Monday, February 25, 2013

The economic slump is a trade conflict disguised as a debt crisis

It's finally dawning on people that the root cause of the financial crisis and the slump that followed wasn't the bursting of the housing bubble. Nor was it reckless and criminal bank behavior.

The root cause of the crisis was job-killing trade deals -- aka globalization.. The housing bubble and bank misbehavior are only symptoms.

Ambrose Evans-Pritchard today acknowledged that globalization caused the crisis and the slump that followed in The Telegraph:
...the global trauma of the last five years is a trade conflict masquerading as a debt crisis.
That trauma takes the form of sequestration in the United States, as automatic budget cuts are scheduled for Friday. Bad enough will be flight delays, shuttered Social Security offices, uninspected meat and crowded classrooms. Worse will be the outcome of austerity: the slowdown in commercial activity, the rise in unemployment and the increase in poverty.

That's already happened in Europe, where government budget cuts have lowered the standard of living for working Europeans -- and Europeans who used to work. Spaniards are eating out of dumpsters, Greeks are waging general strikes and Portuguese are marching in the streets.

China is facing its own problems as manufacturing output is slowing while the real estate bubble appears to be bursting.

Writes Evans-Pritchard:
...few wish to face the awful truth that globalisation itself -- in its current deformed structure -- is the root cause of the whole disaster.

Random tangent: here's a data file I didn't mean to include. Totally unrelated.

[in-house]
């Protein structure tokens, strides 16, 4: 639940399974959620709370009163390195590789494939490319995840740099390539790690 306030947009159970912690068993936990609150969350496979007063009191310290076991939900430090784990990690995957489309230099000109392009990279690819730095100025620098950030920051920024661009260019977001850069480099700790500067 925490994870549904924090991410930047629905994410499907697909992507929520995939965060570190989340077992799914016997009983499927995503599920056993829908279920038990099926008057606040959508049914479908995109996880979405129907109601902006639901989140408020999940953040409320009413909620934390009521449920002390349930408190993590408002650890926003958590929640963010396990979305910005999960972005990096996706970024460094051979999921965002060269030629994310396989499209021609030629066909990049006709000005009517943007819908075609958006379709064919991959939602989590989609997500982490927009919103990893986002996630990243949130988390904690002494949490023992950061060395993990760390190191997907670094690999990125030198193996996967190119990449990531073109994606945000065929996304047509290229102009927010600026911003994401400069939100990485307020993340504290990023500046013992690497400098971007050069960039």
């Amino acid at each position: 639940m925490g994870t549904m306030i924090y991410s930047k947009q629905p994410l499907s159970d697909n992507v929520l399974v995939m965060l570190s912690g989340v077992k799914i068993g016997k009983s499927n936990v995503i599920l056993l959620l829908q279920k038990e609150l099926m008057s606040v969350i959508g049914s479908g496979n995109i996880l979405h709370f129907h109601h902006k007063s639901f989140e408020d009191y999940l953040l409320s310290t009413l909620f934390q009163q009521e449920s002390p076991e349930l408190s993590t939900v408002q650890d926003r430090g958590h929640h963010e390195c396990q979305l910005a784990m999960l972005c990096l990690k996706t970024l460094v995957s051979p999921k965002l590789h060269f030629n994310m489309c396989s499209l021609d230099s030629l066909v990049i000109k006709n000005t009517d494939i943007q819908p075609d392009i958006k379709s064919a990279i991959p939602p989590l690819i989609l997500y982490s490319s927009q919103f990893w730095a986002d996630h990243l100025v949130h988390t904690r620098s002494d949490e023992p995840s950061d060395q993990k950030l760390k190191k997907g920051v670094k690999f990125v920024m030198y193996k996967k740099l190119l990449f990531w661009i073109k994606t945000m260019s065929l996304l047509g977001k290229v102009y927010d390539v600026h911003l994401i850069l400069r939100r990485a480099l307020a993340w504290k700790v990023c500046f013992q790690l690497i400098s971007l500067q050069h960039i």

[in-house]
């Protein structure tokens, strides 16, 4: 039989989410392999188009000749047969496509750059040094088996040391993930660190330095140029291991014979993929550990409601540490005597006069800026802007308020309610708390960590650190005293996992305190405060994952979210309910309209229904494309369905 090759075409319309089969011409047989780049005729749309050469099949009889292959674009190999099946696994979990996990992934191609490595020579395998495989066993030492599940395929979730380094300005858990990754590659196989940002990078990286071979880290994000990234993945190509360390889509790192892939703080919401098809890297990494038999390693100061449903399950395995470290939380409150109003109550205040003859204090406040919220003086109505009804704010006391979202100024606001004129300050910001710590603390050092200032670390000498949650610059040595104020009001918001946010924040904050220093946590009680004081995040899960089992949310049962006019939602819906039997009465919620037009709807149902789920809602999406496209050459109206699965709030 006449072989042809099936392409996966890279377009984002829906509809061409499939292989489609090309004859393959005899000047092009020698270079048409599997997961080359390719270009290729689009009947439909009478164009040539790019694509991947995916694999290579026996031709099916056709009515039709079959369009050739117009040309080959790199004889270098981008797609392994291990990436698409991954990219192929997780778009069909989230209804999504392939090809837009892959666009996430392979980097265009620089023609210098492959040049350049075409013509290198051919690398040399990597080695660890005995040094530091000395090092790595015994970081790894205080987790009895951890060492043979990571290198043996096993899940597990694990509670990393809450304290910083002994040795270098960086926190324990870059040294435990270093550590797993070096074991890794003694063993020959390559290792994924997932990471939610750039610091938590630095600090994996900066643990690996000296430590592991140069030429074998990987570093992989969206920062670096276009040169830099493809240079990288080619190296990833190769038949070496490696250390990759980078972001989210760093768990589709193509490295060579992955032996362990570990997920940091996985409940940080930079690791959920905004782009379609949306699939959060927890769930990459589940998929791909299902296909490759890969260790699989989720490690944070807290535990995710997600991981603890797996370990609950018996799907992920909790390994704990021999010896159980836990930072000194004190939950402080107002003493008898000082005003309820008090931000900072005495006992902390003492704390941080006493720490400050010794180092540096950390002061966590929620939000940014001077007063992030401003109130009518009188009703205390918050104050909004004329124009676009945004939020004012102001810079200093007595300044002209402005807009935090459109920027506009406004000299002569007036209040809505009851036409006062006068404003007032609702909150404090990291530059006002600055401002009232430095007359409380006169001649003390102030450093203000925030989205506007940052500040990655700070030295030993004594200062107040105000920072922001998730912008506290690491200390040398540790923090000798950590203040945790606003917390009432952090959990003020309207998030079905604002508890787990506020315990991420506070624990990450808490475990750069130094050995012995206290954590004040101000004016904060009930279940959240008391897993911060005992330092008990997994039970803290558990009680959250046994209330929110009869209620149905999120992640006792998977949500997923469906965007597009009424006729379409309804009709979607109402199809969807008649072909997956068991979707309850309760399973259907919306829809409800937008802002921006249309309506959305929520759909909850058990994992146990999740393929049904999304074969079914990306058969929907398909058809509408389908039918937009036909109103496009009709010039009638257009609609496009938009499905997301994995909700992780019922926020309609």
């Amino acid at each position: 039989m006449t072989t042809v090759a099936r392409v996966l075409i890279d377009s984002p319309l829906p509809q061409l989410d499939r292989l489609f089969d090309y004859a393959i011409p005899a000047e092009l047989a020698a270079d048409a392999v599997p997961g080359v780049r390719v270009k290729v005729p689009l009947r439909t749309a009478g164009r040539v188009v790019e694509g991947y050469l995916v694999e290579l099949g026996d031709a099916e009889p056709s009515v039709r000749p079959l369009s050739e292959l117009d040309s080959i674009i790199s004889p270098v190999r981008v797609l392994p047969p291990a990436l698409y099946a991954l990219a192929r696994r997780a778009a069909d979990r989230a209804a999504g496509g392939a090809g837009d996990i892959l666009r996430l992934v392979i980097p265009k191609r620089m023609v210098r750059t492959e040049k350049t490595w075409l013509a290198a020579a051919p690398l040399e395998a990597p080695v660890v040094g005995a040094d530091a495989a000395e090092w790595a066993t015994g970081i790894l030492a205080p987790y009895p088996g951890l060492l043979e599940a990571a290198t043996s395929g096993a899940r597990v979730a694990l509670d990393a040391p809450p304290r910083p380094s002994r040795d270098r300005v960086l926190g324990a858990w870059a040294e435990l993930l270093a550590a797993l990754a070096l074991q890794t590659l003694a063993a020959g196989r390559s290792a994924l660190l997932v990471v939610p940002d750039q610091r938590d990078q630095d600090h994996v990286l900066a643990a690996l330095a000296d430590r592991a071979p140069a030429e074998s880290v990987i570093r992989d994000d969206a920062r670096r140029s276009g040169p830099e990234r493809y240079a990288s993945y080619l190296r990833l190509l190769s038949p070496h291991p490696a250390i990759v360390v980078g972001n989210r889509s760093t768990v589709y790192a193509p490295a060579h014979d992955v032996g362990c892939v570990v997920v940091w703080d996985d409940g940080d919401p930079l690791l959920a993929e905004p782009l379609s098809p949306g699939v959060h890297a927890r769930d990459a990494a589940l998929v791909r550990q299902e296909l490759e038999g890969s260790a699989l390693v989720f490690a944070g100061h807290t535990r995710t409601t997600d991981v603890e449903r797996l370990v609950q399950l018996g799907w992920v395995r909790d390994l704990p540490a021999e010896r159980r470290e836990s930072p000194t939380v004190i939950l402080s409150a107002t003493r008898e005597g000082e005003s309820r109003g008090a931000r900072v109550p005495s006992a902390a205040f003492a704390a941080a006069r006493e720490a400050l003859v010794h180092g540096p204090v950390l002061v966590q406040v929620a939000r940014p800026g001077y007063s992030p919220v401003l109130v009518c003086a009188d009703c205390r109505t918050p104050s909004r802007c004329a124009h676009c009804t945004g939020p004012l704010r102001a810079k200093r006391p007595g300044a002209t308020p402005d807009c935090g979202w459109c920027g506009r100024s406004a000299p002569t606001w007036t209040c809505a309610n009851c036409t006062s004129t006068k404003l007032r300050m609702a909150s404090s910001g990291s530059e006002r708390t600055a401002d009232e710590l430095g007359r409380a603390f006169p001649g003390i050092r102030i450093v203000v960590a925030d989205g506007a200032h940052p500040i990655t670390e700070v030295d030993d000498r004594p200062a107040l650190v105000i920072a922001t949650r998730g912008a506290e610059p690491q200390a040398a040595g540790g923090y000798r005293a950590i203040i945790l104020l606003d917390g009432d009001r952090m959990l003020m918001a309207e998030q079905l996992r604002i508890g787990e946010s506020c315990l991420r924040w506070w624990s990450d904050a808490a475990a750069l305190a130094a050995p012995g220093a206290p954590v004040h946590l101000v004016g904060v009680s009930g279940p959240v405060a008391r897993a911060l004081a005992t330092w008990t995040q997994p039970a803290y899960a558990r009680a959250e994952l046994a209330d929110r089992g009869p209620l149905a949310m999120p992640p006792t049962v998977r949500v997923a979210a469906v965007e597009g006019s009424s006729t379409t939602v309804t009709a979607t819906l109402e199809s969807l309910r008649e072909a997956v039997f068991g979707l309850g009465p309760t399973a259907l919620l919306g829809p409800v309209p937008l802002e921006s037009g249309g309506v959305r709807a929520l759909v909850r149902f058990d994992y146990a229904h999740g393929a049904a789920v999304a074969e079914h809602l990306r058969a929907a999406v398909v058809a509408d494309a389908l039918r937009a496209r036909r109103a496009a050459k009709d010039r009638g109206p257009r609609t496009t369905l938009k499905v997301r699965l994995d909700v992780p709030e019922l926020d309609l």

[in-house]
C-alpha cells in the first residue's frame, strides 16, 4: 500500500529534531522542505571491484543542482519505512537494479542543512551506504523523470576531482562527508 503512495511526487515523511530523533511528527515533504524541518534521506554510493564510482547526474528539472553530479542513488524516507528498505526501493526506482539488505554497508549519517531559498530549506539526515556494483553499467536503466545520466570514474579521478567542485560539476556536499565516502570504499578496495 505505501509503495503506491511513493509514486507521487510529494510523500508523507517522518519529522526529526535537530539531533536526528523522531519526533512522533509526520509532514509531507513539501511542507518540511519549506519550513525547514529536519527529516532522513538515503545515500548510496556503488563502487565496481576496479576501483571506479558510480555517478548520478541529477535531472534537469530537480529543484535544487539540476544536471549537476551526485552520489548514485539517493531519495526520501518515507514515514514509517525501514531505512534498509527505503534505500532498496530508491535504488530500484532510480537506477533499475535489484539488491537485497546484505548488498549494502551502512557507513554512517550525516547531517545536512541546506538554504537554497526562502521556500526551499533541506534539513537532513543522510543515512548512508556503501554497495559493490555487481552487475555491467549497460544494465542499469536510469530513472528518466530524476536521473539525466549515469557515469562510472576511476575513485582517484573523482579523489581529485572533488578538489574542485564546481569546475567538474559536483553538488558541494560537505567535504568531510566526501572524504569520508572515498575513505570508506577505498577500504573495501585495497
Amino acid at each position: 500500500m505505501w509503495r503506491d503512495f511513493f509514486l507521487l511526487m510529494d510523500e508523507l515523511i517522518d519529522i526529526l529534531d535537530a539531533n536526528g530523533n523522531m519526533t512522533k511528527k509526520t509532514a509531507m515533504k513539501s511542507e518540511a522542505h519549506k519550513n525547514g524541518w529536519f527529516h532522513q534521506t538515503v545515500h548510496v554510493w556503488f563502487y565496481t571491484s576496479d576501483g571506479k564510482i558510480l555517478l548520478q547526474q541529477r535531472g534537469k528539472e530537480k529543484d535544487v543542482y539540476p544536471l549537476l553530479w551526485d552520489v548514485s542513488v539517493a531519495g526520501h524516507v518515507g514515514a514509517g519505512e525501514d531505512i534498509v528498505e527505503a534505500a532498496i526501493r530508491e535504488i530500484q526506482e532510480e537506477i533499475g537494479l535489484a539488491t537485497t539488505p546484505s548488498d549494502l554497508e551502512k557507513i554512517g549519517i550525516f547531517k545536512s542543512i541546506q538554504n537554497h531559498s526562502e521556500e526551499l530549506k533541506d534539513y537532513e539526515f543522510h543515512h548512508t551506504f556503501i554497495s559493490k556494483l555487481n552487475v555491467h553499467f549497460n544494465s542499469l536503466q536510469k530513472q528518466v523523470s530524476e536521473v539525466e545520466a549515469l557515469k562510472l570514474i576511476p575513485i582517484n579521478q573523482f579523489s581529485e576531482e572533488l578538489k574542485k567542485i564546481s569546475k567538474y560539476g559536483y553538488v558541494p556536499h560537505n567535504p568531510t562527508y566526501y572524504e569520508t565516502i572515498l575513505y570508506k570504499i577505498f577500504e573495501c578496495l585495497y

Working-class Americans understand they're the victims of globalization. They know they're working harder for less because factories moved overseas where labor is cheap. They understand that powerful global corporations don't pay their fair share of taxes to the government. They get that Asian factories are pumping out too much product that Americans can't afford because their wages are too low.

That government budget cuts will further lower America's standard of living is not well understood by political leaders, CEOs and the news media.

Dave Johnson at the Campaign for America's Future blog had fun at USA Today's expense:
The British government is in the midst of a program of spending cuts designed to reduce the nation’s hefty deficit, but the austerity program has failed to stimulate economic growth.
Writes Johnson:
“But” the austerity has failed to stimulate economic growth? “BUT?” Shouldn’t that read “OF COURSE?” 
Austerity is CONTRACTIONARY! ...  “Contractionary policy is contractionary.” That means that it cuts economic growth. Economics 101: austerity cuts economic growth! I mean, DUH! You cut back on the things that underpin an economy and the economy shrinks. 
Seriously, is there any example, ever, anywhere of austerity causing an economy to grow? (Hint: NO!)